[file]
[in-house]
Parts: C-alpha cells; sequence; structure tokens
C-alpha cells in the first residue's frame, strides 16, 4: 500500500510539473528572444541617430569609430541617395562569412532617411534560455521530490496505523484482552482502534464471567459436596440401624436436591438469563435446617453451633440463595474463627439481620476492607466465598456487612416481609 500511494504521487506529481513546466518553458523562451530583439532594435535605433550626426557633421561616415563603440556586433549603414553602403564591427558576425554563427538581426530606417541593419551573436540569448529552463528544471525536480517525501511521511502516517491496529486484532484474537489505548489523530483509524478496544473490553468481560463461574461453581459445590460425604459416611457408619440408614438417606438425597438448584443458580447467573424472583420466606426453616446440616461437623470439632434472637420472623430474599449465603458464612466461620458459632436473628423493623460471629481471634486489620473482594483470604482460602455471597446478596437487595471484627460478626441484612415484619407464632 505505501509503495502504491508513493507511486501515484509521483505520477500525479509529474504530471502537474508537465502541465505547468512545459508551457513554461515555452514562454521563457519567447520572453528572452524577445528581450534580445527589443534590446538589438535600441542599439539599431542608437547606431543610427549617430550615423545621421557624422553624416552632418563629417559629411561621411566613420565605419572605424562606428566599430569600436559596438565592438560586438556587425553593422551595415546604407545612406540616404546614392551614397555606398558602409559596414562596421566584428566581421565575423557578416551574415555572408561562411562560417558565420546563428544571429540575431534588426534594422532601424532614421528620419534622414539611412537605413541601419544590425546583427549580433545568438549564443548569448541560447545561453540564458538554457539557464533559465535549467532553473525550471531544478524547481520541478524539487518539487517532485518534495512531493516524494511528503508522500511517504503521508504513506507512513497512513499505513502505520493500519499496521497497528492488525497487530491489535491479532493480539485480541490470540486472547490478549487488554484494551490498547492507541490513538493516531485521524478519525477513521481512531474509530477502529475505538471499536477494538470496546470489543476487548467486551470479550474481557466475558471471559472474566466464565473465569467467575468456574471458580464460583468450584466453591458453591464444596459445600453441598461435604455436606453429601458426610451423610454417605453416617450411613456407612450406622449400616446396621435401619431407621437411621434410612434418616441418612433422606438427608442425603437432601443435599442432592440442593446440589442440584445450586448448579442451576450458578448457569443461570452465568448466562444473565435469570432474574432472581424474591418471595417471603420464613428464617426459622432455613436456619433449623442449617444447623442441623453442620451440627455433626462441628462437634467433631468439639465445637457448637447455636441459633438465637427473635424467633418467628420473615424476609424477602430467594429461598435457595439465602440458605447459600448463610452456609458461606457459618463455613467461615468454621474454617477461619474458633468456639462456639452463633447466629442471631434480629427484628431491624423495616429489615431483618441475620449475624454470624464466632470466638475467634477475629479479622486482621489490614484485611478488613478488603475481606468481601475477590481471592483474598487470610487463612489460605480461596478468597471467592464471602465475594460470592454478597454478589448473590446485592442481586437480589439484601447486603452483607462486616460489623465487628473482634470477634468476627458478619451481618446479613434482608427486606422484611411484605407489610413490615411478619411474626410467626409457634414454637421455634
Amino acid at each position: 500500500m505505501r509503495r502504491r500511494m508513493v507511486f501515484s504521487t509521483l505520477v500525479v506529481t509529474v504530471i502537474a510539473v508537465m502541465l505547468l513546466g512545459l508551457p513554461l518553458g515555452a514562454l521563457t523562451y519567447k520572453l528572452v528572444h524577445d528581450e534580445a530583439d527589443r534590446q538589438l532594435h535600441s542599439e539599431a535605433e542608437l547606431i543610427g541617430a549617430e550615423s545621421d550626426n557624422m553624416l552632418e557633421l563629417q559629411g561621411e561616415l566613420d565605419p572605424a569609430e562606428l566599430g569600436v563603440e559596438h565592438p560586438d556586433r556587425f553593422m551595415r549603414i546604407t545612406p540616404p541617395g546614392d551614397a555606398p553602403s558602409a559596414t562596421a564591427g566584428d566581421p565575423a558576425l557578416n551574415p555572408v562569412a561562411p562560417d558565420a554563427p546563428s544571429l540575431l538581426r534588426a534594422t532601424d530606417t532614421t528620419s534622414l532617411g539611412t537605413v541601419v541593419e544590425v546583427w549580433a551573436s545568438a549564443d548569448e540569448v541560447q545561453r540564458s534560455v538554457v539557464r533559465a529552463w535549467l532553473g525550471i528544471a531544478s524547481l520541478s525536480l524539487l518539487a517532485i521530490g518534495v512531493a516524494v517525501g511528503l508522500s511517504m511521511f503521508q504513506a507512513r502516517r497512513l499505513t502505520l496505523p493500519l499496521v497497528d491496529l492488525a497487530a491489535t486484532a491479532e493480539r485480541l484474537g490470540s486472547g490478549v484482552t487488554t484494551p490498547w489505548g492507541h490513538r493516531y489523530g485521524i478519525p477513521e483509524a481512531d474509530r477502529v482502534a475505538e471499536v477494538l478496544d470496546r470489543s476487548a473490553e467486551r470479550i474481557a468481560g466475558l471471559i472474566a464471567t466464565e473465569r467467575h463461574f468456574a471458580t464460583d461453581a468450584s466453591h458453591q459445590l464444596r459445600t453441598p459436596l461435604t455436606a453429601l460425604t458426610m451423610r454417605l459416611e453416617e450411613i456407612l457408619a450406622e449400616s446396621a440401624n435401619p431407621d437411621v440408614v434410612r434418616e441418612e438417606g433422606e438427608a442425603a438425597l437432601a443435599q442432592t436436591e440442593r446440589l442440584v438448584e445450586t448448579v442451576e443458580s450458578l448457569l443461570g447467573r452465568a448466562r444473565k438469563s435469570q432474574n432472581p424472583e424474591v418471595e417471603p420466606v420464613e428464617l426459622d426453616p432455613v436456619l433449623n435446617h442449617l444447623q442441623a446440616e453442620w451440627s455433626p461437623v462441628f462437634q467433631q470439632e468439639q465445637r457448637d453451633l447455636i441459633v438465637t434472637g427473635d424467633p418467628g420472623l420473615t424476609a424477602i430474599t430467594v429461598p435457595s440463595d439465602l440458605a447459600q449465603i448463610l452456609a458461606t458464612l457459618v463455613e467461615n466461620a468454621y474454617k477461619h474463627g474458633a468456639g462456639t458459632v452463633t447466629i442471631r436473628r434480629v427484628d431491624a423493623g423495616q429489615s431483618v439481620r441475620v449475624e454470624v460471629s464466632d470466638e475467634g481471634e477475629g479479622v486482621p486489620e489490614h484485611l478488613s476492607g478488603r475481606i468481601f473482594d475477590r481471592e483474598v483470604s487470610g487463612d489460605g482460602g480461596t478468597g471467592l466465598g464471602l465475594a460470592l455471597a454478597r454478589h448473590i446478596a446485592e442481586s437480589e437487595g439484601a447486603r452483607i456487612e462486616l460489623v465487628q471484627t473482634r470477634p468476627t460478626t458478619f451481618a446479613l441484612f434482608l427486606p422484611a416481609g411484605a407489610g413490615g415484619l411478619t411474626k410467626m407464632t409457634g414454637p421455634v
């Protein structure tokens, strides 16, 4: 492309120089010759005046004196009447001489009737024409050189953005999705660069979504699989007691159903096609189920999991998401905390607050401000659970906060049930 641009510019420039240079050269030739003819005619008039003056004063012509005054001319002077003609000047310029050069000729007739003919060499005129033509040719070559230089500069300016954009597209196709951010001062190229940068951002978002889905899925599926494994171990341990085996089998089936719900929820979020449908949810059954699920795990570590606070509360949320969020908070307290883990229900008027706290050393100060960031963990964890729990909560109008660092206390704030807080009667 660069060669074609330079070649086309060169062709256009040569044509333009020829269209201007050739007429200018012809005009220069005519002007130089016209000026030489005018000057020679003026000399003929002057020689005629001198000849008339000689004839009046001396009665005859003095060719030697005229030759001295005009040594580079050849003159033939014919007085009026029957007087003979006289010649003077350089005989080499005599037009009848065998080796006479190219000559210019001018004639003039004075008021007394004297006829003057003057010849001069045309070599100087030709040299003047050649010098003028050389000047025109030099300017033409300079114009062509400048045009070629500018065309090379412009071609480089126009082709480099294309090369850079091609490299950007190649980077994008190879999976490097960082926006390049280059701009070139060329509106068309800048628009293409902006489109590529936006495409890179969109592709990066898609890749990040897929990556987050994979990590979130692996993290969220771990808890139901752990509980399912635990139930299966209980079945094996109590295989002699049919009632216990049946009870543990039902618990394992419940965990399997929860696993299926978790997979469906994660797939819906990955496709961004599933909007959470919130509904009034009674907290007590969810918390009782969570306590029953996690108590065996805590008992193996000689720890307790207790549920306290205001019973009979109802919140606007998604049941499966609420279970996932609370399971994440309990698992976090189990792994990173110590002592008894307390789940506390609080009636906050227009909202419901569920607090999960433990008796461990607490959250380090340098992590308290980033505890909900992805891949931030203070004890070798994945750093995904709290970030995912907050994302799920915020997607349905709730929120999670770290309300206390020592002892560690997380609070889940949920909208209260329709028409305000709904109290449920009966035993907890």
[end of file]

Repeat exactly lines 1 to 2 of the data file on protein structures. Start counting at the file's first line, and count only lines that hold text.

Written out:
[in-house]
Parts: C-alpha cells; sequence; structure tokens